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Texas Patent Litigation Monthly Wrap-Up: September 2022

October 4, 2022

Texas Patent Litigation Monthly Wrap-Up: September 2022

October 4, 2022

Home » Resources » Blogs

This post reviews three recent Texas district court opinions regarding venue under 28 U.S.C. § 1400 et seq.

Jawbone Innovations, LLC v. Samsung Electronics Co., Ltd., et al., 2:21-cv-00186 (E.D. Tex. August 31, 2022) (Roy Payne)

Plaintiff Jawbone Innovations sued Samsung Electronics Co., Ltd., and Samsung Electronics America, Inc., in the Eastern District of Texas for infringement of six patents generally related to acoustic noise suppression functionalities.[1] Samsung moved to transfer venue to the Northern District of California (“NDCA”) for convenience.[2] The court denied Samsung’s motion.

Before analyzing the private and public interest factors for transfer of venue, the court found that Samsung failed to meet two threshold requirements. First, the court found that Samsung’s motion was untimely.[3] The court noted the Fifth Circuit emphasized that “‘a party should not delay filing of a motion to transfer.’”[4] Samsung’s motion was filed 13 months after the lawsuit was filed, a month after the claim construction process began, less than a week before Jawbone’s opening claim construction brief was due, and the briefing on the motion to transfer was completed less than a week before the claim construction hearing.[5] The court also noted that since the motion was filed, the court had issued a claim construction order and heard arguments and issued rulings on multiple motions to compel.[6] The court found that Samsung did not offer any persuasive argument for why the motion was not timely filed and denied the motion on this ground alone.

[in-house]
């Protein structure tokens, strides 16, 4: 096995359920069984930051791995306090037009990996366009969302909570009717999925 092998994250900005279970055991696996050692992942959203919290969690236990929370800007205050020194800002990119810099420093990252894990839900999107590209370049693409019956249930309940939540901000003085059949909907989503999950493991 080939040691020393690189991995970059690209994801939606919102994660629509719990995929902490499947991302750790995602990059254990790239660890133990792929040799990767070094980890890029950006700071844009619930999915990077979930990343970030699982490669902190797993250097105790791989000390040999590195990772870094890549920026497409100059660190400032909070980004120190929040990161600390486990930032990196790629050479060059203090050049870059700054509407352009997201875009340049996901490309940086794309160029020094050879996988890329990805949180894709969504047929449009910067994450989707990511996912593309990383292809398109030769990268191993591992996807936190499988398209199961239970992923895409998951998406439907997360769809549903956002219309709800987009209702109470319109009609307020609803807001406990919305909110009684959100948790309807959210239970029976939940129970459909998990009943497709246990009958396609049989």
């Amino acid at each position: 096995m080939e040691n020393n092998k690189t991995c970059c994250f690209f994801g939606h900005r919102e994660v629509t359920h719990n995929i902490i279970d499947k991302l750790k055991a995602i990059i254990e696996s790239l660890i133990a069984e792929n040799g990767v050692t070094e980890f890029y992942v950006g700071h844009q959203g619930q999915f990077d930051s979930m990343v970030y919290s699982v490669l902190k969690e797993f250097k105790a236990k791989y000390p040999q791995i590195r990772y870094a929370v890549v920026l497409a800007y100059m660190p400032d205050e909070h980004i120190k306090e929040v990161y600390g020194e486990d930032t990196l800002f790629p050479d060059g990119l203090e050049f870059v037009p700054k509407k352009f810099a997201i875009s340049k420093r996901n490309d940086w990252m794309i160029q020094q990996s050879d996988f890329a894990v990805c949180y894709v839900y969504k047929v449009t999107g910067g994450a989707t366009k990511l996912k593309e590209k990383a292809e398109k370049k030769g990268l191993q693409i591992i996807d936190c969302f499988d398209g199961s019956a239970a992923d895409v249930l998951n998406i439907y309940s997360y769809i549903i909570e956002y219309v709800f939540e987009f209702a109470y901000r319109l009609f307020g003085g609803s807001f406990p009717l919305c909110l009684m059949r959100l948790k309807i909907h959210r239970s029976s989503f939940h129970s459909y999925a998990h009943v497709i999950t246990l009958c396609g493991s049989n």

Additionally, the court found that Samsung had failed to show that the suit could have been brought in the NDCA. Samsung argued that Jawbone’s venue allegations were equally applicable to NDCA.[7] Essentially, Samsung Electronics America maintains a regular and established place of business in NDCA and sells products at the same retailers in NDCA.[8] The court found that “merely repeating Jawbone’s pleaded venue theory” was insufficient for the court to determine whether the lawsuit might have been brought in the NDCA.[9] The court found that this alone was also grounds for denying the motion.[10]

Although the court denied Samsung’s motion on two threshold issues, it proceeded with analysis of the private and public factors for transfer.[11] The court found that only one of the four private factors weighed “slightly” in favor of transfer and the public factors were all neutral.[12]

Regarding the private factors, the court found that relative ease of access to sources of proof weighed slightly in favor of transfer since once of the accused systems, Bixby, was developed entirely in the NDCA. However, the court noted this was only one of multiple accused systems and Samsung failed to identify any specific type of documents stored in the NDCA.[13]